How To Tell If You Are In A Du Maurier Novel -The Toast

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You are sitting at a sunny French café, but there are shadows in your heart.

You have escaped disaster, and things have for the most part ended well, and yet you cannot shake a sense of dread and foreboding.

Someone is crushing your spirit. You try as hard as you can not to inconvenience them while they do it.

A fever has led you to believe you are married to your cousin, who may or may not be trying to poison you.

You are unsure whether or not cancer is contagious.

She’s dead now, of course. Isn’t she? Isn’t she?

There are two things of which you are certain: the door across the room from you will never open, and you will never see Isolda again.

If only you could forget.

There is not a soul who loves you in all of Cornwall.

You loved the house more than you ever loved him. You know that now, at the last.

Things never were the same since that ship sailed out of the harbor and we lost sight of her sails, mum.

You will never forget.

You have always hated her laugh, high and reedy and boisterous and throbbing with panic. You have never hated it more than you do now, trapped in this hot, close parlor together. You choke down a cucumber sandwich to keep from screaming.

You would sob with dread if you were not so busy answering the shrill, hateful ring of the damned telephone.

You dismissed her claims. At first.

You are a talented acrobat who may or may not be about to fall to her death on the last page. You are still mid-air.

If only there were some way – some hope – if only someday you might forget!

His letters have grown colder.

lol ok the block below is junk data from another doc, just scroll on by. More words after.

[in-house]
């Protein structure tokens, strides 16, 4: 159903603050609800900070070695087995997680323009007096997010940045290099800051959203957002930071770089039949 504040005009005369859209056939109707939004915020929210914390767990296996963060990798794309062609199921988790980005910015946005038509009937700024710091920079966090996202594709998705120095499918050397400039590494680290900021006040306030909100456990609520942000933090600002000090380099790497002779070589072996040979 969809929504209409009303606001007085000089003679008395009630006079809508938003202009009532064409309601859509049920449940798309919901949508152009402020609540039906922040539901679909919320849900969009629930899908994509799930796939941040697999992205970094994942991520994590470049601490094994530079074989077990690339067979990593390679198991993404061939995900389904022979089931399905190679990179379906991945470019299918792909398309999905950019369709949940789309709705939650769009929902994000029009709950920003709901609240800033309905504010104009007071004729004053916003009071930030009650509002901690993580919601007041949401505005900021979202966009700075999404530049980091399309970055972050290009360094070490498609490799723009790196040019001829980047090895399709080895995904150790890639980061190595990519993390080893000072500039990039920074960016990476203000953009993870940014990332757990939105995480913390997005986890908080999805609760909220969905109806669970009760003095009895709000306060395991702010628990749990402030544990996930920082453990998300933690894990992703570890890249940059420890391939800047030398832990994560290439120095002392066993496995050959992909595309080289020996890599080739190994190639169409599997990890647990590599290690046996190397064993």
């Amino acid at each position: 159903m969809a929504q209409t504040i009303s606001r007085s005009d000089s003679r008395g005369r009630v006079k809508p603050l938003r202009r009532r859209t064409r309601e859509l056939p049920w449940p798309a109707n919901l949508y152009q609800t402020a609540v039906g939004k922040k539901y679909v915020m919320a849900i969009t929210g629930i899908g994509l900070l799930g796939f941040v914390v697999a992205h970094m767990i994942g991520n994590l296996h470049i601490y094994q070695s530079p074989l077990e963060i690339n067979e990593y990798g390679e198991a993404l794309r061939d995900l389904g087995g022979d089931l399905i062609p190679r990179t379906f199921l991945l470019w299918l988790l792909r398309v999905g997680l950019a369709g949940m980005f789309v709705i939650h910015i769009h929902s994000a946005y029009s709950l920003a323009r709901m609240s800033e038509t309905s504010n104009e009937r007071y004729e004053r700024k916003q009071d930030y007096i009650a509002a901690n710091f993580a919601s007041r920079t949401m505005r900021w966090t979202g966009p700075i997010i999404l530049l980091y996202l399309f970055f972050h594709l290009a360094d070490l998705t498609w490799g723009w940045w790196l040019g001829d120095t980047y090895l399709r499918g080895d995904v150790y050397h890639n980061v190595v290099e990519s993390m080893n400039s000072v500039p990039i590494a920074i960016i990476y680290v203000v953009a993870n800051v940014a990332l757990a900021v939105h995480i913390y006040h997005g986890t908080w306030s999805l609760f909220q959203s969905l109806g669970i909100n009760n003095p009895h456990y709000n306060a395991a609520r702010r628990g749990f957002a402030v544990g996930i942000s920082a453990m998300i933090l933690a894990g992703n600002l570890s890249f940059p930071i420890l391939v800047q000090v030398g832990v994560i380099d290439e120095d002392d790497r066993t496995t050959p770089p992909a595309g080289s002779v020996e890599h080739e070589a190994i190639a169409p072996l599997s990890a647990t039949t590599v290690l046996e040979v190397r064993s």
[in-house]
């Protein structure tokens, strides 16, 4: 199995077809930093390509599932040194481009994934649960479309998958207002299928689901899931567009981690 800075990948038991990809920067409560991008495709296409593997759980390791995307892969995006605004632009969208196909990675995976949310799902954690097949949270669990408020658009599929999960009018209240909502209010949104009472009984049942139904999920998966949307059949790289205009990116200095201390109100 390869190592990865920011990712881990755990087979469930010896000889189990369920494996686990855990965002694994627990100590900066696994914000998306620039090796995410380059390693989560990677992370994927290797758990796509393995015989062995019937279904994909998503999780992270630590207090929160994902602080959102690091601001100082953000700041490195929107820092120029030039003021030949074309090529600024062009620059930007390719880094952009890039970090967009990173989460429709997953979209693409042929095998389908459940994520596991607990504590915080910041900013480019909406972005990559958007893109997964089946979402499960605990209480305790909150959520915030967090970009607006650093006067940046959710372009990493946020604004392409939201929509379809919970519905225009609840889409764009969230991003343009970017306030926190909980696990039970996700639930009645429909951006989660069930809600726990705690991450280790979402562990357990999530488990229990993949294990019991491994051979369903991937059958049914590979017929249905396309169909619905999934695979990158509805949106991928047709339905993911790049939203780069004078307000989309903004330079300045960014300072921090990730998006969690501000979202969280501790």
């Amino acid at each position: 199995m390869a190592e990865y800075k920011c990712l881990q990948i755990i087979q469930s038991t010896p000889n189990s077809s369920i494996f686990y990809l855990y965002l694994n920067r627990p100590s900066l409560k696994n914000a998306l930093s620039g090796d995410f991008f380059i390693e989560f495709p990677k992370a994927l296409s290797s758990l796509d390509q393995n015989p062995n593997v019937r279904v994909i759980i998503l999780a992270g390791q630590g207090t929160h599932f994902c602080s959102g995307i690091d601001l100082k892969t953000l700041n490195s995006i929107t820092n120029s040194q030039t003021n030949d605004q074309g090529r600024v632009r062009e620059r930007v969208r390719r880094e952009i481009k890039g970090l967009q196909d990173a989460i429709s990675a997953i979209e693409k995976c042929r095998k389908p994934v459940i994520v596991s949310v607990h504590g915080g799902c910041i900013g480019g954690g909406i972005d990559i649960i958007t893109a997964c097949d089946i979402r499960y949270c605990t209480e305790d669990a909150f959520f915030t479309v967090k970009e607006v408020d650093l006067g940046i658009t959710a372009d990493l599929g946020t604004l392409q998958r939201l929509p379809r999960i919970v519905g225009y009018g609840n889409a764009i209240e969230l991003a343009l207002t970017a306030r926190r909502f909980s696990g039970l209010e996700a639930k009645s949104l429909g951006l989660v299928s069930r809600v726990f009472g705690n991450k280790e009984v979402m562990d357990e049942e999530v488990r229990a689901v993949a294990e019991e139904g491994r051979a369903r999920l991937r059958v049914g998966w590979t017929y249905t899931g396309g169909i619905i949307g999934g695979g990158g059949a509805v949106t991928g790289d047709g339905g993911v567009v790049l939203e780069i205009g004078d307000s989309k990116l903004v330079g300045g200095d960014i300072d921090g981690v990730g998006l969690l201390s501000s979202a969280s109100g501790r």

It is as old as the hills! Old, older, oldest! It is as old as the hills, and it has turned its eyes upon you! You cannot escape what is older than the hills!

You are collapsing. You are collapsing. You are collapsing. You are going to collapse!

You will never, ever forget it.

Why, this is worn by all the Ashley brides on their wedding day. You mustn’t mind it.

Your uncle falls like a dark shadow across the pages of your life. He will never tell you the full truth, and he will never let you go. Your only relief is that your father and mother never lived long enough to see you fall so short of your early promise.

Your wedding day takes place in full sunlight, yet you still feel a chill.

Someone is almost certainly poisoning your tea, and yet the estate is so beautiful, you never once think of leaving. Where would you go? An apartment? Ugh.

There’s only one thing you hate more than men – brutish, clasping, grasping, sneering, filthy, foul, begrimed and smear-eyed men – and that’s women. Clammy, nervous, shifting, white-necked, bitch-eyed, soft-footed women.

The further south you go, the more firmly the North becomes fixed in your heart.

How could you possibly forget?

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